The Inevitability of Change

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Change is perhaps the most inevitable experience human beings can live through. By means of his novel The Sound and the Fury, William Faulkner creates a microcosm of the Southern Aristocratic Society of post Civil War America by constructing the county of Yoknapatawpha. Faulkner represents archetypes of southern aristocratic figures and through them experiences change by means of the decay and corruption of the southern moral code these figures have once aggressively believed in.

In the first section, change is evident in different proportions through Benjy’s induction to alcohol and his alcoholic experience and through Caddy’s physical image change portrayed by means of her wearing a dress and how this leads to a lack of tree smell recognized by Benjy and that solemnly in these pages can prove to be important to Benjy.

Particularly on pages 40 and 41 of the first part of this novel, through the use of flashbacks, a clear naivet� motif and sensory diction, Faulkner demonstrates a slight corruption and change of Benjy and Caddy through Benjy’s narration.

Faulkner’s first literary technique choice when choosing to establish change in the characters of Benjy and Caddy is flashbacks. By utilizing this device, he allows himself to showcase different scenarios in which change is also occurring, in this case a negative change of decay and corruption, and hence strengthen the reader’s interpretation of the significance of this change. The use of this literary technique becomes most evident when Faulkner suddenly turns from ” and I couldn’t smell trees anymore and I began to cry”, a scene in which he is describing Benjy’s introduction to alcohol by TP when Benjy through crying demonstrates to the reader he is unhappy and/or unsatisfied with something.

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Benjy Faulkner

From “and I began to cry”, Faulkner in italics skips to another moment in Benjy’s life, evident to the lack of connection to the former scene. In this new scene that begins with “Benjy, Caddy said, Benjy.” Caddy is the character experiencing change when she dresses herself differently and is reprimanded by her brothers. The evident change of scenes through flashbacks allows Faulkner to present various cases of the same problem and/or event and through this strengthen the reader’s interpretation. He could have chose to do this through different manners but with the use of flashbacks, he lacks the formality of commencing a new paragraph and having to include context and any other information since he just initiates his new idea as seen.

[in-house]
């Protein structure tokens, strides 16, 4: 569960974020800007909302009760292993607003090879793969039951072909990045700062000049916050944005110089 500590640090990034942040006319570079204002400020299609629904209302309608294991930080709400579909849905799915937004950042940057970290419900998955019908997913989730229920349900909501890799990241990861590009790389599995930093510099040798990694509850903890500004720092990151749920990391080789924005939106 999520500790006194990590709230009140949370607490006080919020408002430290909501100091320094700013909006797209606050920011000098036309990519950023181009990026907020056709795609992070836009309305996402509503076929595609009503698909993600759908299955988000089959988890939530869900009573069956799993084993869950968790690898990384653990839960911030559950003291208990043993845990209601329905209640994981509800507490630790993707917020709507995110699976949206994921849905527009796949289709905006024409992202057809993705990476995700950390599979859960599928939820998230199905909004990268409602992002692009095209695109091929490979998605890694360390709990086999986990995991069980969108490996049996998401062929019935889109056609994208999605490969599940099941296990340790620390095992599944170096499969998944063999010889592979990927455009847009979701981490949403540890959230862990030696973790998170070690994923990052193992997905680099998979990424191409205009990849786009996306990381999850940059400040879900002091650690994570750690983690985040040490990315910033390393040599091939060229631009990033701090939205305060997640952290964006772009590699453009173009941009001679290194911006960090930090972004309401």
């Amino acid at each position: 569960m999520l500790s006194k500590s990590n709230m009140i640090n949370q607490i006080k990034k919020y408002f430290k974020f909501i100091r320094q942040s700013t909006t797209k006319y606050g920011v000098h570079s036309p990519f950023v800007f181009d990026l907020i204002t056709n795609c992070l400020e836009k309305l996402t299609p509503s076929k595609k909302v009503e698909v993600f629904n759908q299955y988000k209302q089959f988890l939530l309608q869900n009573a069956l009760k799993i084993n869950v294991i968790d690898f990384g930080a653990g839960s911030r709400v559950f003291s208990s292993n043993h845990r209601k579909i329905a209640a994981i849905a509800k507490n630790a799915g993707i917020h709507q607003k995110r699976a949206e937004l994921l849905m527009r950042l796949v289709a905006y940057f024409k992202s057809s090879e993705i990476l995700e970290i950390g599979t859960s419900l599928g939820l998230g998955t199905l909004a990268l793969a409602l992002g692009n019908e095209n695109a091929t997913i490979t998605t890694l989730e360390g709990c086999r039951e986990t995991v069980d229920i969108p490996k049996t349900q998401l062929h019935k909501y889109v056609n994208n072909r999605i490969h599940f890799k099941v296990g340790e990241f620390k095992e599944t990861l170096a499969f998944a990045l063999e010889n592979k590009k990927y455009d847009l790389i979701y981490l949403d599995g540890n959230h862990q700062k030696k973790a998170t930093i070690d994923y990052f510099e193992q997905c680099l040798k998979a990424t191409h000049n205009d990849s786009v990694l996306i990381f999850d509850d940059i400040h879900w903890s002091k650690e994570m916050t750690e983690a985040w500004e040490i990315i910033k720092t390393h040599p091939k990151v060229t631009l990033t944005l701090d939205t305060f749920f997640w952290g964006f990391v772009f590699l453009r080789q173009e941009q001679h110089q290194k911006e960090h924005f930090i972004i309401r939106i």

Faulkner, in this same passage, develops change through the motif of naivet� as he molds this change into a negative connotation. Using the innate ingenuity of humans, he shows how his characters in situations that differ in magnitude lose this condition. He begins expanding on this motif with Benjy and how he together with TP experiences a drinking episode. In this drinking episode, Benjy states that he begins making a sound and by solely stating “It made the sound”, “by making the sound” and “throat made a sound”, he proves himself unaware of the situation he is undergoing and hence nave to it.

To all who have some knowledge of drinking can easily deduct that Benjy has the hiccups from all the drinking he has been through but since he is inexperienced he shows himself oblivious. This shows a signification of Benjy from being non-alcoholic to alcoholic, a behavioral change. Caddy also experiences change as she chooses to dress up by wearing a dress and is reprimanded by Jason with the comment “You think you’re grown up, don’t you. You think you’re better than anybody else, don’t you. Prissy”. Jason’s comment tells the reader that Caddy wearing a dress is out of habit and unusual therefore a change in her life. Caddy’s change and Jason’s reaction shows the naivet� of Jason towards the natural tendency of life of developing

A very predominant technique in this section is the notable presence of diction directly related to the senses. Benjy’s connection to his senses is evident in this section as he hears sound, feels sound, smells trees and sees the effects of alcohol on T.P. Perhaps Faulkner’s greatest narration of change happens through Benjy who clearly cannot interpret his surroundings or happenings in his body like when “it starts making a sound” he cannot identify or comprehend.

Through hearing a sound and feeling it at the same time, both garnered through the senses he is able to notice change. As he sees Caddy and smells her noticing he “couldn’t smell trees anymore” change is once more perceptible and once more gained through his senses. It is through Benjy’s senses together with his inability to interpret them in this section that Faulkner implicitly develops a negative change in his characters.

Although Yoknapatawpha may only be an imaginary representation of a Southern reality, the universal theme of change is present. Faulkner in this section of the novel is able to stress change through many techniques, the most predominant being flashbacks, the motif of naivet� and his diction. Through two characters, Benjy and Caddy, he is able to show that the innate nature of characters suffers influence and inevitably change as does Benjy and Caddy in this passage. Change is truly the most inevitable experience humans beings face.

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The Inevitability of Change. (2019, Dec 05). Retrieved from

The Inevitability of Change
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